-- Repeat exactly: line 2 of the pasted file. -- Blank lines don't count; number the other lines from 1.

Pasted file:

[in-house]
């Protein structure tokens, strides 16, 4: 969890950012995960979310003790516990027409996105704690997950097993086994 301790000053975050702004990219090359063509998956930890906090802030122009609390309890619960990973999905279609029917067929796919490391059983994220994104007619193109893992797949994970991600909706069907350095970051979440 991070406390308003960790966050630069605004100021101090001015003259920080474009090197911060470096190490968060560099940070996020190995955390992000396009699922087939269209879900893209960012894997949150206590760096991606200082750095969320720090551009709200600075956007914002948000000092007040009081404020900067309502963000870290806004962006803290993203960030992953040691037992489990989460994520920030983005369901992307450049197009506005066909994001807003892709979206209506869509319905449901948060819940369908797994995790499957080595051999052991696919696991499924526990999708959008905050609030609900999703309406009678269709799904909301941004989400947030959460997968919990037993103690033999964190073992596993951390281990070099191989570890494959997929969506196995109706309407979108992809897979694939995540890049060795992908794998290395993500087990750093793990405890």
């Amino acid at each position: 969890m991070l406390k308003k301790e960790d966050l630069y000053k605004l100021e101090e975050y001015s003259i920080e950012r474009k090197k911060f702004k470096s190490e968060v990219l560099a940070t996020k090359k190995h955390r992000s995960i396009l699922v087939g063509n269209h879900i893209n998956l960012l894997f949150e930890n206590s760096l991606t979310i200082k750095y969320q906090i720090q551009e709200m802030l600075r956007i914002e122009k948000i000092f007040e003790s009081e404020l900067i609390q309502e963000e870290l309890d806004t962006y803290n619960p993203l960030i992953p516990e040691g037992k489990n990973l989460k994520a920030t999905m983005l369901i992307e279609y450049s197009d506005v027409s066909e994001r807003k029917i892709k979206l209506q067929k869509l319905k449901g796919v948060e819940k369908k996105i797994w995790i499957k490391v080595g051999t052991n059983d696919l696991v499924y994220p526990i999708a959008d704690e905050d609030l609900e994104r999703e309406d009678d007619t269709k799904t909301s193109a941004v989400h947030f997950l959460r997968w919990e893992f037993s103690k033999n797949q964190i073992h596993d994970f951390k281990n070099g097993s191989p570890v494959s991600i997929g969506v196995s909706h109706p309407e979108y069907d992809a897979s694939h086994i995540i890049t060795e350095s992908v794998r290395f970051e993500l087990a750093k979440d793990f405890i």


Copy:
């Protein structure tokens, strides 16, 4: 969890950012995960979310003790516990027409996105704690997950097993086994 301790000053975050702004990219090359063509998956930890906090802030122009609390309890619960990973999905279609029917067929796919490391059983994220994104007619193109893992797949994970991600909706069907350095970051979440 991070406390308003960790966050630069605004100021101090001015003259920080474009090197911060470096190490968060560099940070996020190995955390992000396009699922087939269209879900893209960012894997949150206590760096991606200082750095969320720090551009709200600075956007914002948000000092007040009081404020900067309502963000870290806004962006803290993203960030992953040691037992489990989460994520920030983005369901992307450049197009506005066909994001807003892709979206209506869509319905449901948060819940369908797994995790499957080595051999052991696919696991499924526990999708959008905050609030609900999703309406009678269709799904909301941004989400947030959460997968919990037993103690033999964190073992596993951390281990070099191989570890494959997929969506196995109706309407979108992809897979694939995540890049060795992908794998290395993500087990750093793990405890």